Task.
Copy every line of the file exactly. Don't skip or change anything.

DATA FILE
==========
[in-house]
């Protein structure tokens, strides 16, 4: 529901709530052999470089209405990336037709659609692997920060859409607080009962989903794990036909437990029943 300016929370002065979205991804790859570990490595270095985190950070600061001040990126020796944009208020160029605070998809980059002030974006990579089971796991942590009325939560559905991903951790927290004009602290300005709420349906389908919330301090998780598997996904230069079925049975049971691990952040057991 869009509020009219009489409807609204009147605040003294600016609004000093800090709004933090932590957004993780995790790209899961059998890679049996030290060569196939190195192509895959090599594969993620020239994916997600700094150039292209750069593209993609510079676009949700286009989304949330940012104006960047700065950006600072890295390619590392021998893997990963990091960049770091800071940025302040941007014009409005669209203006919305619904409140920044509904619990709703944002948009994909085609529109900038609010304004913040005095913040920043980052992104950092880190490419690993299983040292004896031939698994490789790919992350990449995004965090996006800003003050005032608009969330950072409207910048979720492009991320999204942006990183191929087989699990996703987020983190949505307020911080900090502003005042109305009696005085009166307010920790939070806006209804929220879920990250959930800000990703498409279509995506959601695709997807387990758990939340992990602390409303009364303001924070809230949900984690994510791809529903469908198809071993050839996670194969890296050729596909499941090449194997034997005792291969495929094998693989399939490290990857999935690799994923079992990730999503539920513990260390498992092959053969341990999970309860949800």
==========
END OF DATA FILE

[in-house]
């Protein structure tokens, strides 16, 4: 529901709530052999470089209405990336037709659609692997920060859409607080009962989903794990036909437990029943 300016929370002065979205991804790859570990490595270095985190950070600061001040990126020796944009208020160029605070998809980059002030974006990579089971796991942590009325939560559905991903951790927290004009602290300005709420349906389908919330301090998780598997996904230069079925049975049971691990952040057991 869009509020009219009489409807609204009147605040003294600016609004000093800090709004933090932590957004993780995790790209899961059998890679049996030290060569196939190195192509895959090599594969993620020239994916997600700094150039292209750069593209993609510079676009949700286009989304949330940012104006960047700065950006600072890295390619590392021998893997990963990091960049770091800071940025302040941007014009409005669209203006919305619904409140920044509904619990709703944002948009994909085609529109900038609010304004913040005095913040920043980052992104950092880190490419690993299983040292004896031939698994490789790919992350990449995004965090996006800003003050005032608009969330950072409207910048979720492009991320999204942006990183191929087989699990996703987020983190949505307020911080900090502003005042109305009696005085009166307010920790939070806006209804929220879920990250959930800000990703498409279509995506959601695709997807387990758990939340992990602390409303009364303001924070809230949900984690994510791809529903469908198809071993050839996670194969890296050729596909499941090449194997034997005792291969495929094998693989399939490290990857999935690799994923079992990730999503539920513990260390498992092959053969341990999970309860949800």